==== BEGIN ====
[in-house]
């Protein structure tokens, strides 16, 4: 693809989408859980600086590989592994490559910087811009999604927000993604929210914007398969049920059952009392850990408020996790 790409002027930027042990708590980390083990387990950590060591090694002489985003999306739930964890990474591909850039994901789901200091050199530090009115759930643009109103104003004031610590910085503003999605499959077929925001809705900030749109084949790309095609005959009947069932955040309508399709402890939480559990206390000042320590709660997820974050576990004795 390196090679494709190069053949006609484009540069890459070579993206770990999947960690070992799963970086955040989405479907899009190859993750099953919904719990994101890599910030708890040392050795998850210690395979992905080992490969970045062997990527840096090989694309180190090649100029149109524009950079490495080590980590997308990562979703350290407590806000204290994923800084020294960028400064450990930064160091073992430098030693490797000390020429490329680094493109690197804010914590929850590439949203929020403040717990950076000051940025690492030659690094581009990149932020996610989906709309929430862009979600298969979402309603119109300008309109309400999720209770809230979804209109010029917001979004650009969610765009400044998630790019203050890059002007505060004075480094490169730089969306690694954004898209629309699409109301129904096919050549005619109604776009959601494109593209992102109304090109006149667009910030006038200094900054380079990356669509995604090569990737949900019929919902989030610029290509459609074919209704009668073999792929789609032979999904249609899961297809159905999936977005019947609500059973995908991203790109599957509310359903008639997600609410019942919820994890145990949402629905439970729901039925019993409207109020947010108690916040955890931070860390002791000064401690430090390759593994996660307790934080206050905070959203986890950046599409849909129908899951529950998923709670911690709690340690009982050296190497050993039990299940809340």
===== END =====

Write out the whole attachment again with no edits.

[in-house]
């Protein structure tokens, strides 16, 4: 693809989408859980600086590989592994490559910087811009999604927000993604929210914007398969049920059952009392850990408020996790 790409002027930027042990708590980390083990387990950590060591090694002489985003999306739930964890990474591909850039994901789901200091050199530090009115759930643009109103104003004031610590910085503003999605499959077929925001809705900030749109084949790309095609005959009947069932955040309508399709402890939480559990206390000042320590709660997820974050576990004795 390196090679494709190069053949006609484009540069890459070579993206770990999947960690070992799963970086955040989405479907899009190859993750099953919904719990994101890599910030708890040392050795998850210690395979992905080992490969970045062997990527840096090989694309180190090649100029149109524009950079490495080590980590997308990562979703350290407590806000204290994923800084020294960028400064450990930064160091073992430098030693490797000390020429490329680094493109690197804010914590929850590439949203929020403040717990950076000051940025690492030659690094581009990149932020996610989906709309929430862009979600298969979402309603119109300008309109309400999720209770809230979804209109010029917001979004650009969610765009400044998630790019203050890059002007505060004075480094490169730089969306690694954004898209629309699409109301129904096919050549005619109604776009959601494109593209992102109304090109006149667009910030006038200094900054380079990356669509995604090569990737949900019929919902989030610029290509459609074919209704009668073999792929789609032979999904249609899961297809159905999936977005019947609500059973995908991203790109599957509310359903008639997600609410019942919820994890145990949402629905439970729901039925019993409207109020947010108690916040955890931070860390002791000064401690430090390759593994996660307790934080206050905070959203986890950046599409849909129908899951529950998923709670911690709690340690009982050296190497050993039990299940809340």